Took me some time to figure out that the charger had indeed failed. The only indication in hindsight was the presents of noise in the video display for the rear view camera.

When driving, generator off, there where dark and light streaks present. After removing the positive feed between the charger and the battery bank's, I restarted the Coach engine and no more noise on the screen. INTERESTING !!!

It's been an ongoing issue that would come and go. But the charger diodes are shorted and I need to check for other items that could have failed yet.

The second item that told me something was wrong, was the fact that the coach batteries would read 13.5 volts after shutting down the engine and starting the generator the voltage would drop to 6.25 volts.

Remember! the battery charge was 13 plus volts and as soon as the generator was started - the battery level dropped to 6.25 volts. RED charge LED and a hot smell coming from the Xantrex unit. Not Good !

Now to replace or rebuild question as this issue falls into one of my skill sets. LOL

Rich.

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Our inverter is also a converter, so we leave it on all the time. When connected to shore power it is charging the house batteries.

I am not sure if the generator when on charges the house batteries and if the converter charges the chassis battery. Anyone know for sure?

Tim

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It all depends on your needs. If you have no equipment needing AC power all the time, even when/if the grid goes out, then leave the inverter section turned off and let the battery charger do it's work. Most inverters are also "converters" and supply the extra current needed to run your DC power system(lights, pumps, etc) so leaving the charger section on also leaves the converter section operating.

But if you have some electrical devices which you don't want to turn off when/if shore power goes out then turn the inverter section on so it's ready to pick up when shore power is out or disconnected. You will have to either make sure your generator is wired to kick in when the batteries get too low if the grid is out for too long. Or be aware of how long your batteries can go with the grid off and the particular AC load connected so you don't run the batteries down.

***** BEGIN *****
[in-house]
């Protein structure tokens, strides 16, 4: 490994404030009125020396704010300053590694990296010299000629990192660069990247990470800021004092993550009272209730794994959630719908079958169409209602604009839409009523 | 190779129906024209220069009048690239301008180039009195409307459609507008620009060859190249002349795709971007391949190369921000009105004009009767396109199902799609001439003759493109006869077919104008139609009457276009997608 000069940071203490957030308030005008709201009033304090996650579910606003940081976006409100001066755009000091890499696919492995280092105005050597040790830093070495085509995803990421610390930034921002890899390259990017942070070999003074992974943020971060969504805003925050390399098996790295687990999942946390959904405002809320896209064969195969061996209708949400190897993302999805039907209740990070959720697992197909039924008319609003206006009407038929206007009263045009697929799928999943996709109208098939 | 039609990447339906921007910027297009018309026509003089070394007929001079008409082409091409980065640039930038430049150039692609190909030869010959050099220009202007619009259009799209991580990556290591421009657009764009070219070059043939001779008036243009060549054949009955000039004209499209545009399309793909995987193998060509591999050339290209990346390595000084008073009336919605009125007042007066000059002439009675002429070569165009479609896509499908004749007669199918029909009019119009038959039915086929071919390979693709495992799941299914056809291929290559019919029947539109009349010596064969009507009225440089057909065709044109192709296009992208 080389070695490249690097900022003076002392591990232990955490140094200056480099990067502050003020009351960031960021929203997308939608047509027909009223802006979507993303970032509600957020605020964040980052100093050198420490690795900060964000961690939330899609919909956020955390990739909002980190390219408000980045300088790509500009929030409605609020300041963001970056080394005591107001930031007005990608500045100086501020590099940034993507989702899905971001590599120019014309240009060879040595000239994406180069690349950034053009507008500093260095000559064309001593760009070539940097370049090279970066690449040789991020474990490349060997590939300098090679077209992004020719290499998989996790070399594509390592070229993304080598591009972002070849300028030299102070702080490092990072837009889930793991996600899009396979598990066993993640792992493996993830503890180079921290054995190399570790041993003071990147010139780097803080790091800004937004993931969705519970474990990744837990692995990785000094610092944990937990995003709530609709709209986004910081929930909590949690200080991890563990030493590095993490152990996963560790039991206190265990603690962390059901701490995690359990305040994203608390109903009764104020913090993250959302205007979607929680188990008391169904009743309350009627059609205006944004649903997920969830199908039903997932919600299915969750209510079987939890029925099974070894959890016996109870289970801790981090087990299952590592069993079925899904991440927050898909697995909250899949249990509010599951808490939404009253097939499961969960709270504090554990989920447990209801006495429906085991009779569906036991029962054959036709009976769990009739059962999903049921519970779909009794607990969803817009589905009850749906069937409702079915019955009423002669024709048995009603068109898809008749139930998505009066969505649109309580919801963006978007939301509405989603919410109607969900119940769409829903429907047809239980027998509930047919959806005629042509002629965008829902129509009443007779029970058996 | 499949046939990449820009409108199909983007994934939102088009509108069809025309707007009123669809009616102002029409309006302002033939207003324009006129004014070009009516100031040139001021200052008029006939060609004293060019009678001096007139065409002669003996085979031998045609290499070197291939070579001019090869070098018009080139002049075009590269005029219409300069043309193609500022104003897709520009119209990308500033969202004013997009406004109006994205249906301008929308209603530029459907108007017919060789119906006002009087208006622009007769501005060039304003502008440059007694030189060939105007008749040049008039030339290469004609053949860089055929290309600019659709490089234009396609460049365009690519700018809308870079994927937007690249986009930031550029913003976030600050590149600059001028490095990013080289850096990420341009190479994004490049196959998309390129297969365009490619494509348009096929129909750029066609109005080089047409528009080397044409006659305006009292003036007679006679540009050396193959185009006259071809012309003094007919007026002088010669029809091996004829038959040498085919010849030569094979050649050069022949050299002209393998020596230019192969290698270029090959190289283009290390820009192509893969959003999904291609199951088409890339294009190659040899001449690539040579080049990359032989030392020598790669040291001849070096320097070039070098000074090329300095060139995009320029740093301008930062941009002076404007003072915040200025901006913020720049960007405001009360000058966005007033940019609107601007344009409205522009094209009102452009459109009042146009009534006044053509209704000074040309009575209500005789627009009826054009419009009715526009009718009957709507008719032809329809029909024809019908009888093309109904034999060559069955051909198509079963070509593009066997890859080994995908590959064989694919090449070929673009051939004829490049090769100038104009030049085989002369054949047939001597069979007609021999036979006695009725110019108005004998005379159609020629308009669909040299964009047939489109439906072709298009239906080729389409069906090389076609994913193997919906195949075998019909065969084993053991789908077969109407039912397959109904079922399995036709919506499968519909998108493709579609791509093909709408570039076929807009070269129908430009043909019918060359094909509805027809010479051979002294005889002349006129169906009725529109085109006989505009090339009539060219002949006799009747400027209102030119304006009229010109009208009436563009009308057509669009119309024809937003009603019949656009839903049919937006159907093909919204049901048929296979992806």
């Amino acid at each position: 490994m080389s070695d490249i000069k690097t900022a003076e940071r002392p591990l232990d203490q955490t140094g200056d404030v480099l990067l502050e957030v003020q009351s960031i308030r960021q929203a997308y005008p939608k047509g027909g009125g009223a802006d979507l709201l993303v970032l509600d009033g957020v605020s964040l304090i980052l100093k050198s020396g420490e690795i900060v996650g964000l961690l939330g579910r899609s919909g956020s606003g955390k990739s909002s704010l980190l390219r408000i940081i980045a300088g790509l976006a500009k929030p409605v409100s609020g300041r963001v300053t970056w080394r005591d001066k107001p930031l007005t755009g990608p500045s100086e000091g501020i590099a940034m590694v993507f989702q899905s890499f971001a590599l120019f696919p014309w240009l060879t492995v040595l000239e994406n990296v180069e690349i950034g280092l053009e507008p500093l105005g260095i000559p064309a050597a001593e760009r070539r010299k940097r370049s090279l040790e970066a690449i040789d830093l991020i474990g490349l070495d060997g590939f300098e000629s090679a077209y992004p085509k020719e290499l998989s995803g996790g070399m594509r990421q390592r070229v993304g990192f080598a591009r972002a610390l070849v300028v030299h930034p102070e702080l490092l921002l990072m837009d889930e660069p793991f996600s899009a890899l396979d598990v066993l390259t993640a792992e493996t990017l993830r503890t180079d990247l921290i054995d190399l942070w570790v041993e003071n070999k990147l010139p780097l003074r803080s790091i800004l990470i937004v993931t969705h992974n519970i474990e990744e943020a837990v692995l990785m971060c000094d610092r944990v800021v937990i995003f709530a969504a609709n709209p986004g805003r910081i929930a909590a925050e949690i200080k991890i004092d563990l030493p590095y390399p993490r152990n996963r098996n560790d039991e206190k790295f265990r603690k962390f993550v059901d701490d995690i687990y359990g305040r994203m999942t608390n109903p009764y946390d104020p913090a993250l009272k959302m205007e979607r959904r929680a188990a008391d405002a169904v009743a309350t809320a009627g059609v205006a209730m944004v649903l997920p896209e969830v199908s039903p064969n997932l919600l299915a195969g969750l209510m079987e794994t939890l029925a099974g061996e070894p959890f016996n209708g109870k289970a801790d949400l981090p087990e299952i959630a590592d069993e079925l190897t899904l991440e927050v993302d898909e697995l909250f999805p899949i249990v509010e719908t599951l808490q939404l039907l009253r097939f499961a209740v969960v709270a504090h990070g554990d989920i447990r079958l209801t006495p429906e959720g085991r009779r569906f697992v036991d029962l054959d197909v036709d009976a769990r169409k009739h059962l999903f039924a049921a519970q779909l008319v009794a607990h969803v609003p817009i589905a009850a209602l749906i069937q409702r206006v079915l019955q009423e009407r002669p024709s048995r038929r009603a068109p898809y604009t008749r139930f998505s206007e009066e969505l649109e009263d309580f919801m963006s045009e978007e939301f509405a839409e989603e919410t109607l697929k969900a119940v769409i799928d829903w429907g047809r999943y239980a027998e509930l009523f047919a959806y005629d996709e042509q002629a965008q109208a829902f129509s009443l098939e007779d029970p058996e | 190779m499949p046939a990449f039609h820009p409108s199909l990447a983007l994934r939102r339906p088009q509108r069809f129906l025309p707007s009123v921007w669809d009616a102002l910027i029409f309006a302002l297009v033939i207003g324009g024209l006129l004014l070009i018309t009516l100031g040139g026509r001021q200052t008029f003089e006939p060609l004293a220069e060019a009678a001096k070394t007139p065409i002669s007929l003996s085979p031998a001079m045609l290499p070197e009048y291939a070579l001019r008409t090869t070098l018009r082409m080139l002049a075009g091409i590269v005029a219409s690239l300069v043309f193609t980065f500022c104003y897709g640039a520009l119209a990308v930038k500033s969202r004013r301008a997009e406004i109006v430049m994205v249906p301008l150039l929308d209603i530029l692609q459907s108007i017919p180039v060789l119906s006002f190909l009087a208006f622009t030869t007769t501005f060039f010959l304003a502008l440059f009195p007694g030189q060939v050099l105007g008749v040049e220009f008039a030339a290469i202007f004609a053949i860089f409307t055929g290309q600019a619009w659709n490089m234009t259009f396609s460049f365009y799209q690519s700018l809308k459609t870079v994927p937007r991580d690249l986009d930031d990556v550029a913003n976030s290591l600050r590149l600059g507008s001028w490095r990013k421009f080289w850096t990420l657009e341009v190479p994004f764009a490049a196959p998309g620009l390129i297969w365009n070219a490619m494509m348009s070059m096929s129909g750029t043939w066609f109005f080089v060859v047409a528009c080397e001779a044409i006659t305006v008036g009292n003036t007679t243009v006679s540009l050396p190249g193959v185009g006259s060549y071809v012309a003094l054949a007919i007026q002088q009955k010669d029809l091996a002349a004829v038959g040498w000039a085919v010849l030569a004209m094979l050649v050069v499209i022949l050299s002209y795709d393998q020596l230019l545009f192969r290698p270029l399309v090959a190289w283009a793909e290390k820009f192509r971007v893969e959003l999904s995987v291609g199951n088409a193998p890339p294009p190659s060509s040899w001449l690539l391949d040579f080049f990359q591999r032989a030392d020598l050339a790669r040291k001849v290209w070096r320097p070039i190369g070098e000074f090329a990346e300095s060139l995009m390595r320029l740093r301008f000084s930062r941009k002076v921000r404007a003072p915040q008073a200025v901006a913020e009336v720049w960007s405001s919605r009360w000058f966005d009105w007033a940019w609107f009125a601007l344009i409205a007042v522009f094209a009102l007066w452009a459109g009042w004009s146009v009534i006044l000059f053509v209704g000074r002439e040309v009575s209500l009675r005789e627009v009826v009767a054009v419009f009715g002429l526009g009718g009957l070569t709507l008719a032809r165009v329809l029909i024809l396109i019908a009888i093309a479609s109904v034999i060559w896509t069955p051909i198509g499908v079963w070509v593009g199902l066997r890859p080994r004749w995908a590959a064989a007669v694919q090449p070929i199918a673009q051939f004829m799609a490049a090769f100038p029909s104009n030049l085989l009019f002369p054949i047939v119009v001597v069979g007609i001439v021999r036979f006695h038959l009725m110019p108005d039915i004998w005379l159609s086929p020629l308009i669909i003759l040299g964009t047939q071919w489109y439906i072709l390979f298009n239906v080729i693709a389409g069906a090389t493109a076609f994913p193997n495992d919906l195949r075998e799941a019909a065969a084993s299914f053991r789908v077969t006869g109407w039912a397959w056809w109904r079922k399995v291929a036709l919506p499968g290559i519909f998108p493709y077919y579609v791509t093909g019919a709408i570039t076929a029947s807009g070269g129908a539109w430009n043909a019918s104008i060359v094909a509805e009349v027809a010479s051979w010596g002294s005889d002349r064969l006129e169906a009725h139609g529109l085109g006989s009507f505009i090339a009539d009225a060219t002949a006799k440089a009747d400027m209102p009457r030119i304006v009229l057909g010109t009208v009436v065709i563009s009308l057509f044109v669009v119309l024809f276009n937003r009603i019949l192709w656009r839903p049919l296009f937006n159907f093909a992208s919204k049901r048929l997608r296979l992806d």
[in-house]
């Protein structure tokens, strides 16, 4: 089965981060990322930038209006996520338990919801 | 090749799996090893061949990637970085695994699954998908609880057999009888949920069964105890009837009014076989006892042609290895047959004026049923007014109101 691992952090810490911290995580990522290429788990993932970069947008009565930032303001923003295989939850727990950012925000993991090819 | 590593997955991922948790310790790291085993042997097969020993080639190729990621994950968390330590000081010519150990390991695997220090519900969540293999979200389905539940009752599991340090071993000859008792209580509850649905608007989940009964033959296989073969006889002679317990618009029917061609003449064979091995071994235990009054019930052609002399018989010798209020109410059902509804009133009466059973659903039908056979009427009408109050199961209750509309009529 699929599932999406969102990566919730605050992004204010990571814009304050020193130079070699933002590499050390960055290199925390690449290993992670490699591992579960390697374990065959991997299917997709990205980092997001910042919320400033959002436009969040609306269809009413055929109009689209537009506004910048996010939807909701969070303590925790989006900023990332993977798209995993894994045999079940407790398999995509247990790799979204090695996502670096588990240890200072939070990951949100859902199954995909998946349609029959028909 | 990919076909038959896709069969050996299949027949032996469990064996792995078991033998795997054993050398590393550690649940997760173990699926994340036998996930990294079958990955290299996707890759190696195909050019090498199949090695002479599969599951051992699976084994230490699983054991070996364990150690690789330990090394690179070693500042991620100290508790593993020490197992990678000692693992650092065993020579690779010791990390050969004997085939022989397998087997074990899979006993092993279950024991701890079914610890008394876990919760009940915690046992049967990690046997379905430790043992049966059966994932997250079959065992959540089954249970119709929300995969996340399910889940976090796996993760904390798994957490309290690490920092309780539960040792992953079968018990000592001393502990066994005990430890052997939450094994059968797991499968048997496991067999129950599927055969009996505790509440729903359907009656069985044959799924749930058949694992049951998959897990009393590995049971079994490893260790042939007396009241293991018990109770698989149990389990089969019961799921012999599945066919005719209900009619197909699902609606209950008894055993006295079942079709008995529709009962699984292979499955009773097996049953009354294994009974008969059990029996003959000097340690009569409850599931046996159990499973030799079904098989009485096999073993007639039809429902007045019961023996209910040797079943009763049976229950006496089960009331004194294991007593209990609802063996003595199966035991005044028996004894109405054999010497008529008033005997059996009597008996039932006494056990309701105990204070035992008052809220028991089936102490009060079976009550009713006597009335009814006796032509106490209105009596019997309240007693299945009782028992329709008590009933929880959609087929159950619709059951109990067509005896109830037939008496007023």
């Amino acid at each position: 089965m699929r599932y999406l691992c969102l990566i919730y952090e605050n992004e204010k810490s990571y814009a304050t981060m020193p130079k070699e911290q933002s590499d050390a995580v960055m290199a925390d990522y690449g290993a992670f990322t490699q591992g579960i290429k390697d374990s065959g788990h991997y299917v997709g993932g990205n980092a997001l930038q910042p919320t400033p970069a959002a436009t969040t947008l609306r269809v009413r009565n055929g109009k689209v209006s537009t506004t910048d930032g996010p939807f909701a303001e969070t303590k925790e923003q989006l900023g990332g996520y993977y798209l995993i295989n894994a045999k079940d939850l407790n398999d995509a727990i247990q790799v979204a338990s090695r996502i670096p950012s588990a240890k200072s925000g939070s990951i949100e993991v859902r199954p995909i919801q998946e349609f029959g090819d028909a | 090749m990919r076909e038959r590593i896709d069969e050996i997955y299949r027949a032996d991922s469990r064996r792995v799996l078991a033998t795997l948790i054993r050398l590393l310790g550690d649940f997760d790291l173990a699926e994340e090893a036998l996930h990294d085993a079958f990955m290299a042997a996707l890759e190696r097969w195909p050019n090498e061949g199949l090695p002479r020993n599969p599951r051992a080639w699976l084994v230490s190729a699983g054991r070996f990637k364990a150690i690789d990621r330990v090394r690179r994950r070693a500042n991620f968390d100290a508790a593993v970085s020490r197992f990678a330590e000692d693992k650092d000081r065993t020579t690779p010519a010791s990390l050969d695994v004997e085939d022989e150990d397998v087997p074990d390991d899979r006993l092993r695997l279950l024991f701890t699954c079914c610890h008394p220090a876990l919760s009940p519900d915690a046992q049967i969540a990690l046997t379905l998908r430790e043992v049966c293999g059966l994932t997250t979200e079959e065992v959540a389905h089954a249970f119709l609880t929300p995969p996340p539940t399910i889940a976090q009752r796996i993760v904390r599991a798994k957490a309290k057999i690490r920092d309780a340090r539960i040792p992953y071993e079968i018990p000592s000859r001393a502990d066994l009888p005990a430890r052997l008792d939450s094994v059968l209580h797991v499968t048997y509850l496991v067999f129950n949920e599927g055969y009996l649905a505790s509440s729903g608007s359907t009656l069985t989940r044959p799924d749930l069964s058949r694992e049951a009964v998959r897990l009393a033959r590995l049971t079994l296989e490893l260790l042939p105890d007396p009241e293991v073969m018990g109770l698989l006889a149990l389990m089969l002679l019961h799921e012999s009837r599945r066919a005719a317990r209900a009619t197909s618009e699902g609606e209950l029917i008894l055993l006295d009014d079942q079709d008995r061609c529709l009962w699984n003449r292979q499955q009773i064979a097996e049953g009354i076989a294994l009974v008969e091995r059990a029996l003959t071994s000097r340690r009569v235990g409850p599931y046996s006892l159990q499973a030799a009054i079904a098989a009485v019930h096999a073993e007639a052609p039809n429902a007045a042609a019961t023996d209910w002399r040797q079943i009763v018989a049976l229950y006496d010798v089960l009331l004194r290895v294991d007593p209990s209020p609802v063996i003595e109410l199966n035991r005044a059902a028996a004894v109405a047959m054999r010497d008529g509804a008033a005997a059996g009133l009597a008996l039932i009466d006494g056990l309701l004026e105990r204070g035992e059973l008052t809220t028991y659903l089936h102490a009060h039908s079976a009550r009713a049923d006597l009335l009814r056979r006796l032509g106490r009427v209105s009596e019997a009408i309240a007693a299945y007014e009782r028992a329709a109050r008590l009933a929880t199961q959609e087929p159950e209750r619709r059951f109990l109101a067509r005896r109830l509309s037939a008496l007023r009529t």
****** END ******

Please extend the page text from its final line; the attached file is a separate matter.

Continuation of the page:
The large inverter/chargers(Freedom 458-what I have) are designed to work in tandem with the shore power and some even have ways to use limited shore power to augment(share) the AC load. But it's really up to your needs as to if you want the inverter ON or OFF when stowed. The electronics won't wear out because it's left on.

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Our inverter is also a converter, so we leave it on all the time. When connected to shore power it is charging the house batteries.

I am not sure if the generator when on charges the house batteries and if the converter charges the chassis battery. Anyone know for sure?

Tim

Tim,

Welcome to the FMCA Forum.

The device (sounds like you have an inverter/charger) works exactly the same on generator as it does on shore power. All it knows it that it has an "external source of 120 VAC".

Yes, all coaches (at least all I have ever seen) do charge the house battery bank from shore power or generator.

Chassis battery charging is a LOT more "some do, many do not". Easy to tell with a digital voltmeter.

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Thanks Brett,

I am trying the Forum out for the first time and already helpful. I am not sure I will every understand it all...but trying. So if I test the voltage of the line into the battery I should be reading 13+volts like I do with the line leading into the house batteries?